New Acland Coal has agreed to amend final land use rehabilitation standards over approximately 100 hectares of land from grazing to a vegetated habitat.
The company has entered into an Enforceable Undertaking (EU) with the Department of Environment and Science, and will invest $2 million into the rehabilitation project.
The agreement means the habitat will be suitable for koalas and other fauna at its New Acland Coal Mine, 35 kilometres north-west of Toowoomba.
The EU is a result of ongoing enquiries into alleged unauthorised disturbance in an area at the company’s mine known as West Pit.
Under the Environmental Protection Act 1994, an EU is an agreement that can be considered as an alternative to other forms of enforcement action.
New Acland Coal has applied for an EU and the department has accepted the application.
The agreement includes the establishment of a wildlife corridor connecting existing known koala populations and habitat along the Lagoon Creek conservation zone to its post-mine landform at West Pit.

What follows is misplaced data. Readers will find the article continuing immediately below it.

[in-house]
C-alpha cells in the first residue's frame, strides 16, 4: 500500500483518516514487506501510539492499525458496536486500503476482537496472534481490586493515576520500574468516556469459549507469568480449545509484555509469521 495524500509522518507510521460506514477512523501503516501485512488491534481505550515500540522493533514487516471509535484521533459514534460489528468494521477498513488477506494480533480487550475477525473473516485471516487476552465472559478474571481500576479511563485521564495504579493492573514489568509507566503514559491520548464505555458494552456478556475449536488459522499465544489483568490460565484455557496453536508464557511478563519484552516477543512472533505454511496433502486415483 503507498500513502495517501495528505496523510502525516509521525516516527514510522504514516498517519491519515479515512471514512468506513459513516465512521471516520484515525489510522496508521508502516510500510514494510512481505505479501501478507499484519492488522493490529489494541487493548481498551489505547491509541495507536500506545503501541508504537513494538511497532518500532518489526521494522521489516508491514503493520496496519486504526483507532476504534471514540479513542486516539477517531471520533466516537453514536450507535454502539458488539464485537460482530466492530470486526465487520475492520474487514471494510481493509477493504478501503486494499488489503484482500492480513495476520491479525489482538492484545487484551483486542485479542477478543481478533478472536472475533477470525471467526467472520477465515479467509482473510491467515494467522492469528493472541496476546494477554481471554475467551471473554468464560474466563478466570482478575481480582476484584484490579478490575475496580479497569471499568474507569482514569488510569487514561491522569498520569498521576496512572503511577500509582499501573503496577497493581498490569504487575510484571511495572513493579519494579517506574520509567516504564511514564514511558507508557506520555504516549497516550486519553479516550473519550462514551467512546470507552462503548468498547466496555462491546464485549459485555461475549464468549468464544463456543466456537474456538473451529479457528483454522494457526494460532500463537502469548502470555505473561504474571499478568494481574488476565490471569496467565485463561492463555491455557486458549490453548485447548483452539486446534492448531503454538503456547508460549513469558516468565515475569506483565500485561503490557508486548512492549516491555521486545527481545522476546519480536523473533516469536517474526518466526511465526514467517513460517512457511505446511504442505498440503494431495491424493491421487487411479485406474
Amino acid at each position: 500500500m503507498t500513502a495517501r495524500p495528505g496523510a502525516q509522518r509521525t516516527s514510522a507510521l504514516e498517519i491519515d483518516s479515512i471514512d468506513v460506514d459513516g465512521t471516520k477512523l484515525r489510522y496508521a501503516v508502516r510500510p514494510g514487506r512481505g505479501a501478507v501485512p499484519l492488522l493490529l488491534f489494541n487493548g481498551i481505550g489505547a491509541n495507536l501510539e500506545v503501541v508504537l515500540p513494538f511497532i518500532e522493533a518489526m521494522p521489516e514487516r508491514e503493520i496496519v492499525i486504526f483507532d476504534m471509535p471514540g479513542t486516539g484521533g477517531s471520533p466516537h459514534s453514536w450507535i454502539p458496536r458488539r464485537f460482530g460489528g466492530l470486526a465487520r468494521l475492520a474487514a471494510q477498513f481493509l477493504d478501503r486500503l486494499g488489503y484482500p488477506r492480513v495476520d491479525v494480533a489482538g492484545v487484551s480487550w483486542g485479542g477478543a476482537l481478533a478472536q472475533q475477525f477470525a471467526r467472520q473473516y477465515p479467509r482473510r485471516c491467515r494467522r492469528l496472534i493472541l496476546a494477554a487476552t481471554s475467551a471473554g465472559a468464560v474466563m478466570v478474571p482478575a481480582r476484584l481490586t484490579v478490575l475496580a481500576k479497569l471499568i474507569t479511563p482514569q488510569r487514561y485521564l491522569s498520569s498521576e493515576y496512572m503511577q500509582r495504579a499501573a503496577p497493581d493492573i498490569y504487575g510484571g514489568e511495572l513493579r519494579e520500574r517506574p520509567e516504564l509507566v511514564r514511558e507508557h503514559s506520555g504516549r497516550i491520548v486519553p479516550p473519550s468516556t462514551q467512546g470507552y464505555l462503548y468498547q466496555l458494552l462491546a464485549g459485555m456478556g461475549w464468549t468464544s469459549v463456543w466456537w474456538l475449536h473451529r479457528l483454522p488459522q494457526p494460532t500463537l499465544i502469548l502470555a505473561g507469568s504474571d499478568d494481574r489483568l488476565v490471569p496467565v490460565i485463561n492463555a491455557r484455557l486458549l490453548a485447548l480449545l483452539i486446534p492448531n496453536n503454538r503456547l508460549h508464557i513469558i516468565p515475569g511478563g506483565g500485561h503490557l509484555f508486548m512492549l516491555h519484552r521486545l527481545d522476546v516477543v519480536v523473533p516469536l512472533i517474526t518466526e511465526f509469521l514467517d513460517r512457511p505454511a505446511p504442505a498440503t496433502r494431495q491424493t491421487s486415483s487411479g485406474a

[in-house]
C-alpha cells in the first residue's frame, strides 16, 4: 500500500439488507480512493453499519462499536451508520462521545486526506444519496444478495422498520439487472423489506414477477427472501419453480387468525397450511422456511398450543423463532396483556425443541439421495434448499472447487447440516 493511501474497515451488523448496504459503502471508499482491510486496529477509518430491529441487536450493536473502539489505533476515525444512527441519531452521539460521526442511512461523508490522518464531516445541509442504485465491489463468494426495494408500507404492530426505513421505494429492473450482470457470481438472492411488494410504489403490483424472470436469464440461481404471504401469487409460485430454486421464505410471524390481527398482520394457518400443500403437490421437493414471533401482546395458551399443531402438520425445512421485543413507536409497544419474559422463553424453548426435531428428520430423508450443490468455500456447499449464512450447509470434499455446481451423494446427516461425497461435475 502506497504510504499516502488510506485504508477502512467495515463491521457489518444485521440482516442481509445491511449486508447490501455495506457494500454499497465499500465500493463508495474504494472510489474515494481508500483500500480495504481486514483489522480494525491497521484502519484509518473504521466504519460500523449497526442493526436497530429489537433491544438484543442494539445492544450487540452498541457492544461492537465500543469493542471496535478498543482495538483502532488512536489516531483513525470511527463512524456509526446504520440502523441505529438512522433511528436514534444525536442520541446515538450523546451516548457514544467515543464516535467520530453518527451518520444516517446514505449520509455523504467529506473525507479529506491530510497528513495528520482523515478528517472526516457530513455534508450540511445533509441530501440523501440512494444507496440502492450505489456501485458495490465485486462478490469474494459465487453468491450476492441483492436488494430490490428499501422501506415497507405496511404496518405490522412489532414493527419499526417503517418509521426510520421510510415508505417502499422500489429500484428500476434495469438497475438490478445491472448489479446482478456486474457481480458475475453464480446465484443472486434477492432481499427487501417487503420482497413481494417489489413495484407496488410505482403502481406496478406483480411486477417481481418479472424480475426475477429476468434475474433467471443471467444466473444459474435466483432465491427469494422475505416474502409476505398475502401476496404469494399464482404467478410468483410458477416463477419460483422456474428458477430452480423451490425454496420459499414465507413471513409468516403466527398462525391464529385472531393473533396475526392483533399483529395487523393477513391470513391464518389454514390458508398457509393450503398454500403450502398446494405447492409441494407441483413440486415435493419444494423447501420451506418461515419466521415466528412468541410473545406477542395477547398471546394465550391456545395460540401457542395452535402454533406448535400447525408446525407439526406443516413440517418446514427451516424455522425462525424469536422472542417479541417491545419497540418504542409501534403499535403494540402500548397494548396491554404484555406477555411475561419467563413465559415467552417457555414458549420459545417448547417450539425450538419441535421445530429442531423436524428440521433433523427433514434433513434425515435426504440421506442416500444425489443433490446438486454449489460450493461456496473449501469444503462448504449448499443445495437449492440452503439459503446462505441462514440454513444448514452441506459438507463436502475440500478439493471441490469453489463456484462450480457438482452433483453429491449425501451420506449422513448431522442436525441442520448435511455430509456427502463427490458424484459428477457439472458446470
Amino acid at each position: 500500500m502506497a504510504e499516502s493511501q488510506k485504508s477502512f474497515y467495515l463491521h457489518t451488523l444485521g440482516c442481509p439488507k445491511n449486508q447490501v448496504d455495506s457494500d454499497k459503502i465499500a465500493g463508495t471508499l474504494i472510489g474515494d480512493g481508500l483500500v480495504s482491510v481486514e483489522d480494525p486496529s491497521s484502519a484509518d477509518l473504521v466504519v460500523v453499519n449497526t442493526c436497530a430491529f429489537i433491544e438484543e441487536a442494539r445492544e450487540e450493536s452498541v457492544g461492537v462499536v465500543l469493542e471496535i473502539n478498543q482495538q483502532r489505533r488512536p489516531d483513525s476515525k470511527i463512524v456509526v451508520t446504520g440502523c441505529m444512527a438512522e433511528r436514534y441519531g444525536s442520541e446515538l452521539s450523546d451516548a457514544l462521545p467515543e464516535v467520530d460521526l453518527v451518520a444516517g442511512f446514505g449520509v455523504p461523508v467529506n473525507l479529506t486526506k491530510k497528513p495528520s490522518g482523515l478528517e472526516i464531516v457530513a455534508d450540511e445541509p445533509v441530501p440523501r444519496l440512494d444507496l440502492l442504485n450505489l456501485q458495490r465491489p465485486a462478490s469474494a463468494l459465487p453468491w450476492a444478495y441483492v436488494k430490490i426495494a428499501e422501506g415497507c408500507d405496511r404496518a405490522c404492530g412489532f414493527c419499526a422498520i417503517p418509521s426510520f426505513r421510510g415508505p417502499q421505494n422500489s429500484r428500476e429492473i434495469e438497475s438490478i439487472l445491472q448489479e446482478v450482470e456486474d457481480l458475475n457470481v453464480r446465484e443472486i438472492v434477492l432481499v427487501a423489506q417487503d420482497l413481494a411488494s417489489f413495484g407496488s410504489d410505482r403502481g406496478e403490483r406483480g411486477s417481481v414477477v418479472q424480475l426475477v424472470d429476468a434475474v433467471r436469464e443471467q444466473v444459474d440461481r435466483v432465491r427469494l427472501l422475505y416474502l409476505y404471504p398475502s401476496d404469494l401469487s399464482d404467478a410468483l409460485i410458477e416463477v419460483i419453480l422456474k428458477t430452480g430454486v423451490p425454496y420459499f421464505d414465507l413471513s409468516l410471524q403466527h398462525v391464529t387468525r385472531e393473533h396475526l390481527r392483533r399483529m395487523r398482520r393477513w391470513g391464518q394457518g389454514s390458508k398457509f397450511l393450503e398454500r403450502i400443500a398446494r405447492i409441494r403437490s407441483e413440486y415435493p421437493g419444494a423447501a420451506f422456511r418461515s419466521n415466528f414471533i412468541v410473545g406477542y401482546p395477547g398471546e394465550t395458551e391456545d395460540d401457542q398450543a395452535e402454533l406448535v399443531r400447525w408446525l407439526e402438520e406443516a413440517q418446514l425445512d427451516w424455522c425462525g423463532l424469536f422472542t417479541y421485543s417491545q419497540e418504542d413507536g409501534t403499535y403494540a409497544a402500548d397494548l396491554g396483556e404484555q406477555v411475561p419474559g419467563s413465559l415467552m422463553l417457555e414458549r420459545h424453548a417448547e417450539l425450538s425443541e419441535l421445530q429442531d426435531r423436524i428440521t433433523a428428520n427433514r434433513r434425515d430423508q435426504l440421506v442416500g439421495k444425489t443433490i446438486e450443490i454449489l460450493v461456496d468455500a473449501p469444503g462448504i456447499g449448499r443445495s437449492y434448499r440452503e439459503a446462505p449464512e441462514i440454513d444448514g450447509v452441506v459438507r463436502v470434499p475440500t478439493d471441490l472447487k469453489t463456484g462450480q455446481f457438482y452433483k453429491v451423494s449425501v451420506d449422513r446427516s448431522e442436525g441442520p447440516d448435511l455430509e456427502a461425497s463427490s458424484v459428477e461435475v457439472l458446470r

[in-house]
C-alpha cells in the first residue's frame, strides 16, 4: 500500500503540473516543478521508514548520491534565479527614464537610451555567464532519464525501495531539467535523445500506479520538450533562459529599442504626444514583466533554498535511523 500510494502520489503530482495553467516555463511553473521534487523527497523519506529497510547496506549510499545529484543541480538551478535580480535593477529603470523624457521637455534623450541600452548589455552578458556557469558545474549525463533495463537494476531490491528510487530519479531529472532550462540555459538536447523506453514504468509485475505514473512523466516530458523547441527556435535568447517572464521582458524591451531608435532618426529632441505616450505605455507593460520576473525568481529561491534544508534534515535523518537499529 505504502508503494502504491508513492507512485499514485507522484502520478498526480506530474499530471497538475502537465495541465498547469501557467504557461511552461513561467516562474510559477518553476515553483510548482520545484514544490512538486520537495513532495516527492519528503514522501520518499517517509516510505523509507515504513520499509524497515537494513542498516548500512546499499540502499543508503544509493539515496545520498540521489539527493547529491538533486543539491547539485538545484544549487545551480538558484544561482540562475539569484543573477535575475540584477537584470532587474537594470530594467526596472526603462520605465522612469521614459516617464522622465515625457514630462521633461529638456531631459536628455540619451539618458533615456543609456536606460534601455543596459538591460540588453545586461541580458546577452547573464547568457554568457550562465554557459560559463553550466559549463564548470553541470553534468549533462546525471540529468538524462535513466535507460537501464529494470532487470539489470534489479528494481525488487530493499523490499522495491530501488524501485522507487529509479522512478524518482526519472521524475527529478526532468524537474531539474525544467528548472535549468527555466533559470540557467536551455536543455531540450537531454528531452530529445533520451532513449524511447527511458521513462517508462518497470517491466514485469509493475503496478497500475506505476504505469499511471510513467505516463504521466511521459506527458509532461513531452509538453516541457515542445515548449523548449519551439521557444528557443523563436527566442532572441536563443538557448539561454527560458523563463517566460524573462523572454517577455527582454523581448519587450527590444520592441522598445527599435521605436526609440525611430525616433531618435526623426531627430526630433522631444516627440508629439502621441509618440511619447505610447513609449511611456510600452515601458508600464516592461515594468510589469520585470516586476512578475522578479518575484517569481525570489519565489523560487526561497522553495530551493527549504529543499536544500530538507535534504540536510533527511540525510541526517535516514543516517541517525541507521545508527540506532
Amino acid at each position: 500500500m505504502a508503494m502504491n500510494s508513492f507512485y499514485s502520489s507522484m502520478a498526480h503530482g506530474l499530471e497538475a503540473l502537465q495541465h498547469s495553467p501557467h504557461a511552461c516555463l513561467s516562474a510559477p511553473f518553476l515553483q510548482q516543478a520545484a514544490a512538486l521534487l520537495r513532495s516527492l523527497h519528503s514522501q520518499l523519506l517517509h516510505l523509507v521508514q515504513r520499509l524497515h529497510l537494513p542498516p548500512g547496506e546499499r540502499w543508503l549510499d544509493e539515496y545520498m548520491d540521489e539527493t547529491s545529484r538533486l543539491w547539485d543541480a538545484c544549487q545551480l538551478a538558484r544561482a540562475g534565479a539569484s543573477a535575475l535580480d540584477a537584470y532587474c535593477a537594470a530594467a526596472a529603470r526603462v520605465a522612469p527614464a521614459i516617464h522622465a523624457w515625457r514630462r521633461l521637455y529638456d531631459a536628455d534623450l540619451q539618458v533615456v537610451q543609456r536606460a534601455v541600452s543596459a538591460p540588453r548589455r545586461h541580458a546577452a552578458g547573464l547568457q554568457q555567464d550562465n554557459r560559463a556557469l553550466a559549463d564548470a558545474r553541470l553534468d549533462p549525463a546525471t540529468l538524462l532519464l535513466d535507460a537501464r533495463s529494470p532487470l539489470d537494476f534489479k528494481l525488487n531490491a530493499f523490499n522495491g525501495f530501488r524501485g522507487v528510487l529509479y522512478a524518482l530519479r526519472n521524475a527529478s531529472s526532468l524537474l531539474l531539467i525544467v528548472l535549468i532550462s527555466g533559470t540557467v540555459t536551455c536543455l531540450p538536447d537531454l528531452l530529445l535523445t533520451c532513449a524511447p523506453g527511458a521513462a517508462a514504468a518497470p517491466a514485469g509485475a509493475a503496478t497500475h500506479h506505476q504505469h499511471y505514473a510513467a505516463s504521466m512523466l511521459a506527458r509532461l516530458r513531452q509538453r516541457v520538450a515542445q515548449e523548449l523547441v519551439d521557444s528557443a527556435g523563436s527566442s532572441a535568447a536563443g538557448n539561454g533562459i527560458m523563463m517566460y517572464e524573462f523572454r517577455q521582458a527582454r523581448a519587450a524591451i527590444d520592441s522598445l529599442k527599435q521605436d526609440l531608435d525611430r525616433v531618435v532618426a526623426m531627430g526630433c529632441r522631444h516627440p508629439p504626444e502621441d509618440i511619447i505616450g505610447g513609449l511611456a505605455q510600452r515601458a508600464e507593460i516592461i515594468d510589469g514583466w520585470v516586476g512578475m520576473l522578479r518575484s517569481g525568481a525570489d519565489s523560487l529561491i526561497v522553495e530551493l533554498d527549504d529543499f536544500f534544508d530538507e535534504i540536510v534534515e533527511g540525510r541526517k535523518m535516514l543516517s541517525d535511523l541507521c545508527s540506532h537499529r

The pit will be rehabilitated and planted with vegetation suitable to support koala habitat as opposed to grazing.
As part of the agreement, New Acland Coal has also committed to the long-term protection of the area known as Bottle Tree Hill by way of a preservation covenant with the State of Queensland.
The preservation covenant is designed to ensure the security and conservation of this high value ecological area in perpetuity.
The company has also committed to reviewing staff skills, training, and its permit to disturb system.
The EU finalises the department’s extensive enquiries into this matter and is an appropriate enforcement outcome with direct environmental benefits.
In this instance, the EU will result in a net gain of approximately 140ha for conservation and koala habitat post mining at New Acland.
The department will now finalise the matter and monitor New Acland Coal’s compliance with the undertaking.